On the other side of the gender divide, Lucinda Williams sings what might be called an early environmentalist ballad of the destruction of the oak forests in Ireland to build ships in “Bonny Portmore”. Andrea Corr sings of “Coroline and Her Young Sailor Bold”. And Mary Margaret O’Hara sings about “The Cry of Man”. Teddy Thompson tells the story of the mysterious everywoman-figure, “Sally Brown”. And Baby Gramps returns with a reverie of mermaids on “The Old Man of the Sea”. Pere Ubu’s David Thomas rivals Baby Gramps for strangeness on the quick-and-dirty snippets “Dan Dan” and “What Do We Do with the Drunken Sailor”. The artist Ralph Steadman (of Hunter S. Thompson fame) closes out the album with the tale of an old shipmate who becomes admiral in “Little Boy Billie”.
There are many songs here, but as befits the vastness of the ocean, they are not all done in the same style. One of Wilner’s wisest choices in shaping the album was to forego authenticity for expressiveness. We get plenty of acoustic guitar, accordion, and choral chanting, but we also get linkages to contemporary music. The old experiences of the sea, from its inequalities and injustices to its strong, communitarian spirit are also alive in the emotions of more recent forms of song. The energies are there in the angry, electric guitar of punk, the misogyny of southern rock, the tenderness of a wistful, singer-songwriter ballad, even in the atmospheric explorations of avant-jazz. The pirates in this Rogue’s Gallery are not wax-museum figures, but are living, breathing, singing, shouting people. They are yearning for freedom, greedy for riches, full of libido, eager for communion with their fellow man, callow and ignorant, spiteful and loving, wise and regal, spontaneous and cautious, generous one moment and hoarding their treasures the next, full of joy, zest, charm, and abandon as well as fear, sadness, regret, and all other shades of emotion.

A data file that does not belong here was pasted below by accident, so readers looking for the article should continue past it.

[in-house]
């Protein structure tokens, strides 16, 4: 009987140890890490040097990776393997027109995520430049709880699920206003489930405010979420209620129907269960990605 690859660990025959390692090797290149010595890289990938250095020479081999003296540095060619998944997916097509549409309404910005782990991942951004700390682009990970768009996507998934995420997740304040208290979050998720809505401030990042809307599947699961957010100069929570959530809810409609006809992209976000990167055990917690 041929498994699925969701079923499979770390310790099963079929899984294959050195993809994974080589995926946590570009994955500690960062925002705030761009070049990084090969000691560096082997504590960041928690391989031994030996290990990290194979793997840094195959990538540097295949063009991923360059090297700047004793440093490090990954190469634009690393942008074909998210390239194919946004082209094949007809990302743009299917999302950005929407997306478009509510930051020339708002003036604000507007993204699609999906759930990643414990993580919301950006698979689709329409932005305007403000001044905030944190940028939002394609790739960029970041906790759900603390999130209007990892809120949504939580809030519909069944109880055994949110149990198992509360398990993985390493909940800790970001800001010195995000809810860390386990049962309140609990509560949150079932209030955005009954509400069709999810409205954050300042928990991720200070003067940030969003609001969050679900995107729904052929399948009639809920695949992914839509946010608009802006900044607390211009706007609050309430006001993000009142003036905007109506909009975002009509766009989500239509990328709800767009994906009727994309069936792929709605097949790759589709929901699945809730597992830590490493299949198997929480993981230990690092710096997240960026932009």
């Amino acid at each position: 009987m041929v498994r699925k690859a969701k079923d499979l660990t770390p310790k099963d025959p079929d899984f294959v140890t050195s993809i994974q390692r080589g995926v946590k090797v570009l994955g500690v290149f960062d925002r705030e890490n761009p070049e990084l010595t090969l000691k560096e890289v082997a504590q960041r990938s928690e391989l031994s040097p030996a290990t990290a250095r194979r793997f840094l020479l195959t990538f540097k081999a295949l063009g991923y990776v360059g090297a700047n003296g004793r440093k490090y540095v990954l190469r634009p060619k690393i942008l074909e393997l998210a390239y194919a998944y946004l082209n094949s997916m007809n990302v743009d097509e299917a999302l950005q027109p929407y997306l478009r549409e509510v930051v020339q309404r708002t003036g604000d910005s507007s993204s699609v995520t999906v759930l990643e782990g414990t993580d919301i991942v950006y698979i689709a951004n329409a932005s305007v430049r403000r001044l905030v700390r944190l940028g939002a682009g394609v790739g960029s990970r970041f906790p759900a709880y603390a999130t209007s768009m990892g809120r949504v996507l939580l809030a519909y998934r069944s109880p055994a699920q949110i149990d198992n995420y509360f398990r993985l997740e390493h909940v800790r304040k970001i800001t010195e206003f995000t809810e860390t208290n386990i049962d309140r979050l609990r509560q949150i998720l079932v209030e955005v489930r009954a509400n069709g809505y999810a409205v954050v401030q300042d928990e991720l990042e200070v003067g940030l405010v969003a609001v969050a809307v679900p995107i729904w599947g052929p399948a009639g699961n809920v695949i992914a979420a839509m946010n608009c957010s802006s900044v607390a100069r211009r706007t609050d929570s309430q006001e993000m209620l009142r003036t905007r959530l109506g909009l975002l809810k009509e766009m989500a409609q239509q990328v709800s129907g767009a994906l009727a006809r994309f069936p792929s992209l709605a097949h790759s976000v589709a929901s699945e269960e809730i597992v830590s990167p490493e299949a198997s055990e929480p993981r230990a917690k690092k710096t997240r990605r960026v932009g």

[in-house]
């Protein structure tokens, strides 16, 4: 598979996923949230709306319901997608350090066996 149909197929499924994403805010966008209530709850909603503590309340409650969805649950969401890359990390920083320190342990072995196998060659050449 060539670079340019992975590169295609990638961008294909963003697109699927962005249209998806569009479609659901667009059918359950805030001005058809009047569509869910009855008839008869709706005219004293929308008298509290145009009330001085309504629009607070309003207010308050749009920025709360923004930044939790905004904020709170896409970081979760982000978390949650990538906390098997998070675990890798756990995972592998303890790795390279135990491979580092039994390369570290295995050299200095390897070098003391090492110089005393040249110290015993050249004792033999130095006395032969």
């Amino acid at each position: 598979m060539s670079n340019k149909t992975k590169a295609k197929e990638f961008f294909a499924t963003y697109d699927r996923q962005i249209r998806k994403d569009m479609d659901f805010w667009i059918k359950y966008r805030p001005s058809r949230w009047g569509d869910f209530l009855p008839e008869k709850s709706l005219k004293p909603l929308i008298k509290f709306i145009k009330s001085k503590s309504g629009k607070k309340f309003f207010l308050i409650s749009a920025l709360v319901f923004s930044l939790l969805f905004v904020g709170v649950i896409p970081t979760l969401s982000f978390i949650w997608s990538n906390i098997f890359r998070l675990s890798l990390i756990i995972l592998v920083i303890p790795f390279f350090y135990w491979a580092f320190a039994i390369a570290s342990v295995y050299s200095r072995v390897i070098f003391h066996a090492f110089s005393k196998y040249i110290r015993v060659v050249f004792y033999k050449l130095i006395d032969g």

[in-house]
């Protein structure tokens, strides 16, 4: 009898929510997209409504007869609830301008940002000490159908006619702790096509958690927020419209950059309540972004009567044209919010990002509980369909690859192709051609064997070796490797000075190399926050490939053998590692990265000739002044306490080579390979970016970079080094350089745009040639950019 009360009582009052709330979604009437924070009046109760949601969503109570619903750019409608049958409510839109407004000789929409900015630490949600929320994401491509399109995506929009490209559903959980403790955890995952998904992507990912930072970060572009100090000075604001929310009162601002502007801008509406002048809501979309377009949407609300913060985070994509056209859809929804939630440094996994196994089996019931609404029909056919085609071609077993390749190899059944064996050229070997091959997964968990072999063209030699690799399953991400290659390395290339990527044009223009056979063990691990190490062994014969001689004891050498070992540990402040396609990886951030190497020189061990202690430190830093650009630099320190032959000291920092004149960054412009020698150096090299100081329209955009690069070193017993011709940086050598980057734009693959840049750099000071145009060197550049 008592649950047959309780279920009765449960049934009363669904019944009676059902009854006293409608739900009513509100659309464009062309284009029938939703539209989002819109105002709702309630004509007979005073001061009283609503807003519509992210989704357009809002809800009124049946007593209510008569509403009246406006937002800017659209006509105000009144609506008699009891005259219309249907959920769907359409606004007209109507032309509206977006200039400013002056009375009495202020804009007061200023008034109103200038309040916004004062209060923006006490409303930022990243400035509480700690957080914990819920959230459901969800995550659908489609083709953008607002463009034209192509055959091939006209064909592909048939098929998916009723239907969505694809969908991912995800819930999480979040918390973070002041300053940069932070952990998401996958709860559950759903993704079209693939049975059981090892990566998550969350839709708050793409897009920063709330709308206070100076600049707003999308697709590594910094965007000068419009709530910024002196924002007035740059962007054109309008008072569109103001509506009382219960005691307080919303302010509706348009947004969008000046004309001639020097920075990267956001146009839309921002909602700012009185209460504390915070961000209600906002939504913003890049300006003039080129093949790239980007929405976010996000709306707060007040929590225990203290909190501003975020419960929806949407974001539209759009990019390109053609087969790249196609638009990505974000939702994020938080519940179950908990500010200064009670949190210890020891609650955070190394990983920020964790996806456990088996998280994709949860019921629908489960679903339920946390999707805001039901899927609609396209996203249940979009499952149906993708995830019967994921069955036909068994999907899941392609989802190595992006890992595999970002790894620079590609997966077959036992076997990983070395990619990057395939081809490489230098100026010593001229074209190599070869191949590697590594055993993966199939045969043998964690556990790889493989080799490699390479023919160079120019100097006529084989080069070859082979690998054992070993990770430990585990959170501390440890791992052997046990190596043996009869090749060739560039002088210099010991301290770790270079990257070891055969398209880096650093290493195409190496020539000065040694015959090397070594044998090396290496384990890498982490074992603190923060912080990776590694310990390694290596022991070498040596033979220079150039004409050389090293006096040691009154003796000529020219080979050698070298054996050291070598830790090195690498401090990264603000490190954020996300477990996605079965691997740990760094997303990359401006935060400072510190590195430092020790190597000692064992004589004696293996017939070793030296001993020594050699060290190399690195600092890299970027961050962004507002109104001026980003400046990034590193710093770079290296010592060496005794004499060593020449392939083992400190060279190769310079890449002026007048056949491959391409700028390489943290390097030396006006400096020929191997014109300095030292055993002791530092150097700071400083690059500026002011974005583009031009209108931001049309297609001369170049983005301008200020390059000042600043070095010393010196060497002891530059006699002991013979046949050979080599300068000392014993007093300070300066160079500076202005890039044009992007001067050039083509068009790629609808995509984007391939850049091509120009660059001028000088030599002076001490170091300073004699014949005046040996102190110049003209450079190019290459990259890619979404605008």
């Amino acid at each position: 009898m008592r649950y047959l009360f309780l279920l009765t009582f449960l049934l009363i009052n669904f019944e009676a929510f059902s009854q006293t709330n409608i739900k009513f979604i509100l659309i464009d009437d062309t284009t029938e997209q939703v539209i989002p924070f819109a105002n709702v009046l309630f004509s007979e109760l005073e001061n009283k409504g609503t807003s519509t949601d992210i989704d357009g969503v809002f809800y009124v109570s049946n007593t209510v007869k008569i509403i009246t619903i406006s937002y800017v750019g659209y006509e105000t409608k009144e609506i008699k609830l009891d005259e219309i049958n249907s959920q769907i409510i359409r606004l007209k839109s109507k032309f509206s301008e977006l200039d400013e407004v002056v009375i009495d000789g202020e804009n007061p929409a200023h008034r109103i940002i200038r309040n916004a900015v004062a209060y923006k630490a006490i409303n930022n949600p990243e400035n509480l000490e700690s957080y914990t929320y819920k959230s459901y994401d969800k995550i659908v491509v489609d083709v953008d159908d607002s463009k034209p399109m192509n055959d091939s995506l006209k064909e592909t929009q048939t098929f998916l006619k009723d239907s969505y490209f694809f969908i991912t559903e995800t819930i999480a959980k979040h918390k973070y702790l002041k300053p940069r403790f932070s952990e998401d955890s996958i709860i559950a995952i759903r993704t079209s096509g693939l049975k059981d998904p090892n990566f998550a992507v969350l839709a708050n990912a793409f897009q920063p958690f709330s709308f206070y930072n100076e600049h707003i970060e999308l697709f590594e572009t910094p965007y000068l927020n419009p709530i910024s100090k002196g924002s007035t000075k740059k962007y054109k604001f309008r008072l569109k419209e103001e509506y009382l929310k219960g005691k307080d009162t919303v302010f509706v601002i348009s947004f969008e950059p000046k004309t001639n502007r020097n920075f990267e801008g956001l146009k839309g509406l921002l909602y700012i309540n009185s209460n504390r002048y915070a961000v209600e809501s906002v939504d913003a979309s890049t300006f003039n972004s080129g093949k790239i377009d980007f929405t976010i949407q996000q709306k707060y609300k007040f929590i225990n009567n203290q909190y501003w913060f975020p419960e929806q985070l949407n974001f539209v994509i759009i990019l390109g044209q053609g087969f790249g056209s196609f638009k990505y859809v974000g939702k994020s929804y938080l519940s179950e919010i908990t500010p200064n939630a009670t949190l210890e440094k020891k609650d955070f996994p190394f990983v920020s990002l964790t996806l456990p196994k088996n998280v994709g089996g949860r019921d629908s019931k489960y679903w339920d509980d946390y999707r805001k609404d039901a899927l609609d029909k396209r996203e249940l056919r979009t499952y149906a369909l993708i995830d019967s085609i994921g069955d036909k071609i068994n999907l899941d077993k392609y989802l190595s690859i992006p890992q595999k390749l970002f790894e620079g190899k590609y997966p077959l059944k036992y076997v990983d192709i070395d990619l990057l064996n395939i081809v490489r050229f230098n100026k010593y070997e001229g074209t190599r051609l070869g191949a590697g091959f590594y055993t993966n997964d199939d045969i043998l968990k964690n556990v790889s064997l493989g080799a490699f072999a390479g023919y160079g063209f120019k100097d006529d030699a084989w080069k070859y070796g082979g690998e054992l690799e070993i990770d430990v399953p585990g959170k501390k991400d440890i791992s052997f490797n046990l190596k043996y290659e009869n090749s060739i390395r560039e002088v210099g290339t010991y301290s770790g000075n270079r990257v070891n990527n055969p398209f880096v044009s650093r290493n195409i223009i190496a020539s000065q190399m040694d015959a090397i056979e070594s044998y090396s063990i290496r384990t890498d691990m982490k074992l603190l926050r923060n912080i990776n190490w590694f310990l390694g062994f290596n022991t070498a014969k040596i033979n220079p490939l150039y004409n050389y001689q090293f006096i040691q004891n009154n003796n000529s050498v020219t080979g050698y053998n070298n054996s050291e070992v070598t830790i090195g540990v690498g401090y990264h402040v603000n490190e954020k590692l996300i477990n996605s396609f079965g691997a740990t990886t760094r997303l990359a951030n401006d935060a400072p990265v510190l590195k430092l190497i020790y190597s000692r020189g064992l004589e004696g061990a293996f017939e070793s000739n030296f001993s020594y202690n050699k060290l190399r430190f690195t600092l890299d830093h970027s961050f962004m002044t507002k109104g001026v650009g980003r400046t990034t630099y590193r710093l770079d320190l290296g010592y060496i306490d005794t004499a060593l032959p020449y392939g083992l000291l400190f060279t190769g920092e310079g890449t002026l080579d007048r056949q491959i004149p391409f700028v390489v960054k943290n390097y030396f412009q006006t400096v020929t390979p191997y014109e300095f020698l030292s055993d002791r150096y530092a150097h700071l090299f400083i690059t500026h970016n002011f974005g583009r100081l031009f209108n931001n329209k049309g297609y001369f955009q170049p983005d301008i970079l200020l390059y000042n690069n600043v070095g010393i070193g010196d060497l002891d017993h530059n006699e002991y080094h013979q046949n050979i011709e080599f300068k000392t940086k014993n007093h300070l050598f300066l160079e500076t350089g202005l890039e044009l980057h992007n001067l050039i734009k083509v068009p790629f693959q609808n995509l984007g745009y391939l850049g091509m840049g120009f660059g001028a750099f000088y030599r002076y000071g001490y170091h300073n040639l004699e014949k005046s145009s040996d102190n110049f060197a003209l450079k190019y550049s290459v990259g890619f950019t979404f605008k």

The range of music made by these pirates, sailors, and there assorted companions reminded me that even when harnessed for commodification, music can still evade its enslavement to the rationalized forces of empire building. There is more to piracy than meets the patched eye. In an age when piracy remains among us, certainly on the high seas still, but more prevalently in the digital shipping channels of the New Economy, music continues to speak to alternative ways of feeling and being even as it moves through the network of the machine. As we BitTorrent and blog our ways toward some kind of strange, odd resistance to the imperial powers of capital, these songs track our progress. They burst out from their marketed stockades, threatening to mutiny.
You might have to walk the plank for taking their messages and emotions seriously. Just don’t get the clap from them.